Hunt, Gather, Cook features this great recipe for a summer treat that you can create from mulberries, blackberries, or any soft berries, like blueberries, raspberries, or gooseberries.

Mulberry or Blackberry Sorbet
Makes 2 pints


1 cup sugar
1 cup water
5 cups mulberries or blackberries, stems removed
¼ cup cassis, elderberry, or blackberry liqueur, or port*

*(Shaw recommends cassis.)


Bring the sugar and water to a boil over medium heat. Stir to dissolve the sugar, and let it simmer gently for 3 to 4 minutes. Turn off the heat and let the syrup cool a bit.

Meanwhile, put the berries in a blender. Pour the syrup over them while it is warm but not hot. Blend into a puree. Use a rubber spatula or wooden spoon to push the mixture through a fine-mesh sieve set over a bowl. This removes a lot of the seeds and any remaining stems.

Add the liqueur to the bowl and chill the mixture in the fridge for 1 hour or so.

Pour the mixture into your ice cream maker and follow its directions. If you don't have an ice cream maker, pour the mixture into a small casserole dish and set it in the freezer. When it is frozen—the alcohol will keep the mixture from freezing rock-hard—serve by using a fork to scrape it into shaved ice. Technically, the shaving method makes this a granita, not sorbet, but it's just as good.


A top forager's pick for a Fourth of July table involves fish, in Shaw's opinion. "Fish would be my top choice. Everywhere in the country, fishing is good in late June and early July," he says.

Some of Shaw's regional suggestions:

Massachusetts: Striped bass
Louisiana: Red fish
Minnesota: Walleye
Mountain States: Trout
Pacific Northwest: Salmon


While seasonings require more foraging knowledge than berries, depending on where you live, there are some easier-to-identify wild spices. (It's always a good idea to have a guidebook to bring along with you on your foraging trips.) For coastal dwellers, California bay laurel is a good option to look for in the West, while bayberry bushes are located in the Northeast. "Bayberry is like a regular bay leaf, only better, more floral," Shaw explains.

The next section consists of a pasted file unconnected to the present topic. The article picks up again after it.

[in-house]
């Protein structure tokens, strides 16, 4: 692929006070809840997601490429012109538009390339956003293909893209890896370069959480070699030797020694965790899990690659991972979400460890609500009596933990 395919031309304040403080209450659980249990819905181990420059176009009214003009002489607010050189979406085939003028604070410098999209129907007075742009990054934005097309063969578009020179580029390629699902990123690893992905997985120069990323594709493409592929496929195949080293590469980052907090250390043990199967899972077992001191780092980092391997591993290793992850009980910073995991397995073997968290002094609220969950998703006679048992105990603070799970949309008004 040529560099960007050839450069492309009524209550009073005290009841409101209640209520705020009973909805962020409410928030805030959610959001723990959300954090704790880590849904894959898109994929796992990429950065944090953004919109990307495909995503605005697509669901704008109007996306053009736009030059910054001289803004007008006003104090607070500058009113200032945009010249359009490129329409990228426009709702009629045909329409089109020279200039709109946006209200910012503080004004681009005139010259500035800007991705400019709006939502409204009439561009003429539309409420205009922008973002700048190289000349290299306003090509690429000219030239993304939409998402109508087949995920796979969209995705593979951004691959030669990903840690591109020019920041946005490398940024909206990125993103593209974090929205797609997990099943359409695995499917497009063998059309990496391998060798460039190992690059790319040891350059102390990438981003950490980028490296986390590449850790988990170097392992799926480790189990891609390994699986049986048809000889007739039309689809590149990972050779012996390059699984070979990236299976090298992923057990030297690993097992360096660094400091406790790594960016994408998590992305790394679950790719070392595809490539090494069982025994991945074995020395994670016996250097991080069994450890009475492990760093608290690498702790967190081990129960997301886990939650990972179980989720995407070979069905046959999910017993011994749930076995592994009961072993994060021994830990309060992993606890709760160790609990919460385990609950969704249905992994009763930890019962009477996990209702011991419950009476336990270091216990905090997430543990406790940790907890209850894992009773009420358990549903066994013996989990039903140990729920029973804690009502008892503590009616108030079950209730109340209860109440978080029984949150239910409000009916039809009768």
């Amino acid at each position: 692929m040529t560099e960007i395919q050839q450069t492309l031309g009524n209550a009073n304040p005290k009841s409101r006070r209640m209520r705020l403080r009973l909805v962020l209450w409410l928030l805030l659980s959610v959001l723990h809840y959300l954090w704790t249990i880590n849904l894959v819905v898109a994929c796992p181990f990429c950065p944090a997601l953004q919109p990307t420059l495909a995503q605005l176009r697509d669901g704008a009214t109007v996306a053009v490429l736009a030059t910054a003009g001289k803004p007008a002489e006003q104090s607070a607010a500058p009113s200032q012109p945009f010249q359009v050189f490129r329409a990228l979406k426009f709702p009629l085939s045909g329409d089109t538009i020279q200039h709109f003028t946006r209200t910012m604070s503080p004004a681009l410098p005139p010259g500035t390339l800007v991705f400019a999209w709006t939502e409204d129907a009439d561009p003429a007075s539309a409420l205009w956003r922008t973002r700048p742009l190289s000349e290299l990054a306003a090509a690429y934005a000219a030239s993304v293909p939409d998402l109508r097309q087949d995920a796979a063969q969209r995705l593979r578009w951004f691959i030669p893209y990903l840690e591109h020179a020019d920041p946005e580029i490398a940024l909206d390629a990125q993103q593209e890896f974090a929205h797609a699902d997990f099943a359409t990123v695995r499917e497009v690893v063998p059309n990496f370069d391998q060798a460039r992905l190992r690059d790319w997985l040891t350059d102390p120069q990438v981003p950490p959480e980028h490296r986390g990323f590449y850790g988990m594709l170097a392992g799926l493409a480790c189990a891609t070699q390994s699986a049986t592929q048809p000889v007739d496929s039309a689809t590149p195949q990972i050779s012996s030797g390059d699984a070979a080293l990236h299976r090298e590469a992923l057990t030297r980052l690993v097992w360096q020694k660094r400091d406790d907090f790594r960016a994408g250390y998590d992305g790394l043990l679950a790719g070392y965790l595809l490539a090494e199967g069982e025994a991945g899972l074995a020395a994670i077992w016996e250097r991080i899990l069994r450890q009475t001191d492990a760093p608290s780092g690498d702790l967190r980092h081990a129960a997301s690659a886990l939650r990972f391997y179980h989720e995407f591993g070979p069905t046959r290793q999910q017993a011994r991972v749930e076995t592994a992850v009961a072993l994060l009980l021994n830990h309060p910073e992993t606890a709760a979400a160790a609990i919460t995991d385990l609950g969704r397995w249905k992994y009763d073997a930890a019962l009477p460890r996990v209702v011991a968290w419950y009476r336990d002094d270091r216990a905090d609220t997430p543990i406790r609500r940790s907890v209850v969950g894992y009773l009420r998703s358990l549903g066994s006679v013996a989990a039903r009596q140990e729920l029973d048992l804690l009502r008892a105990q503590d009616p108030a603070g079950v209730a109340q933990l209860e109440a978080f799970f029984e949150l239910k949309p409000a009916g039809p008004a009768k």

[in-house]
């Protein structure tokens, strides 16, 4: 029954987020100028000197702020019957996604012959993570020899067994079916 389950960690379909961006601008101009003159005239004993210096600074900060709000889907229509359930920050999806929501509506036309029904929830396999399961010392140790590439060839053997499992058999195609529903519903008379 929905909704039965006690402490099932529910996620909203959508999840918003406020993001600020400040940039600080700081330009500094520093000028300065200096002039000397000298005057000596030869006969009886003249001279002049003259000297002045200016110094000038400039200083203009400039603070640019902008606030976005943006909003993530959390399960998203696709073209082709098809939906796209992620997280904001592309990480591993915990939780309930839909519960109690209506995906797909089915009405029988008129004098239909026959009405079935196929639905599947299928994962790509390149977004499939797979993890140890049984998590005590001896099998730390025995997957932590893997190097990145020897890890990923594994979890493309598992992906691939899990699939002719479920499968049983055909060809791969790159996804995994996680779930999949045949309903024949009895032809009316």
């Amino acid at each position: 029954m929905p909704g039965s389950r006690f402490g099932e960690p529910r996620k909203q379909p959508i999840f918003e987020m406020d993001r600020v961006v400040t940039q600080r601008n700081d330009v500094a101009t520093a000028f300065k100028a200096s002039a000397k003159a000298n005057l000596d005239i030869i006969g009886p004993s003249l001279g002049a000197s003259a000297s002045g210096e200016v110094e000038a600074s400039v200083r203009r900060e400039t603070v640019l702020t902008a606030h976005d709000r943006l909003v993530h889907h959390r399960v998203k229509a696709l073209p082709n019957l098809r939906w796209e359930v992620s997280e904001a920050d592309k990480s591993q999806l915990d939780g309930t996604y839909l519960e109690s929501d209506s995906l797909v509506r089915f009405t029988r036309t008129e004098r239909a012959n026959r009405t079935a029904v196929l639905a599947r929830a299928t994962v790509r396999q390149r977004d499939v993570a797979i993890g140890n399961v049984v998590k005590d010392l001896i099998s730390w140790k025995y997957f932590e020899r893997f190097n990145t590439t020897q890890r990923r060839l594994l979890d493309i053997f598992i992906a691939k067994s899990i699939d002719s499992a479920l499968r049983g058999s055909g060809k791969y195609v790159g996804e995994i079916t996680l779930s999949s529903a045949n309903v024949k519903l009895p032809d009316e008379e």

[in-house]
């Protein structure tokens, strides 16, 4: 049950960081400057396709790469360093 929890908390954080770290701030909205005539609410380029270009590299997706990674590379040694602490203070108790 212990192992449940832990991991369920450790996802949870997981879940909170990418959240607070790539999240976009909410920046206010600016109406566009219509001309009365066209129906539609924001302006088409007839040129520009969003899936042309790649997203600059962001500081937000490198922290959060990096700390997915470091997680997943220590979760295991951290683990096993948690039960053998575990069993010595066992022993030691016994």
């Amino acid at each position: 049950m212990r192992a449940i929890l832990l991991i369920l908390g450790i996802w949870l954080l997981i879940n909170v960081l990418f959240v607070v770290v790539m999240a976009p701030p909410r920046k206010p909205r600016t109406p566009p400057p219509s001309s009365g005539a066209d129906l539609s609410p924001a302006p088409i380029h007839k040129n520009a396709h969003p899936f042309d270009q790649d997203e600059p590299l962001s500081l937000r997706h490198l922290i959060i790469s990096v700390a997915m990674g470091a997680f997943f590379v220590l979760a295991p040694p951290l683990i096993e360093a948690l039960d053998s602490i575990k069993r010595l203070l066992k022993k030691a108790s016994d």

• If you live out West, search for native sages, such as California white and black sages, to spice up your cooking. Sage is commonly used in cooking with poultry.

• While it's a bit too early to make your own mustard from neighborhood plants, keep your eyes peeled later this summer—wild mustards and radishes don't set the seed you need until later this summer.

(Shaw's book goes into more detail regarding finding wild, edible plants.)The Forager's Harvest: A Guide to Identifying, Harvesting, and Preparing Edible Wild Plants (Forager's Harvest Press, 2006) is also a popular guide book.

Wild Meat

If you're looking for a more sustainable replacement for your average grocery store–bought burger, Shaw highly recommends seeking out bison, which co-existed with the Great Plains Indians for thousands of years. "I wish we could restore millions of acres of the plains to native grasslands and run buffalo on them instead of cattle," Shaw says. "That way, we could restore habitat and enjoy a native, sustainable source of protein at the same time."

Look for grass-fed bison farmers at If you're not going for bison, Shaw says burgers from good grass-fed beef is the next best thing. It's healthier for you and the planet!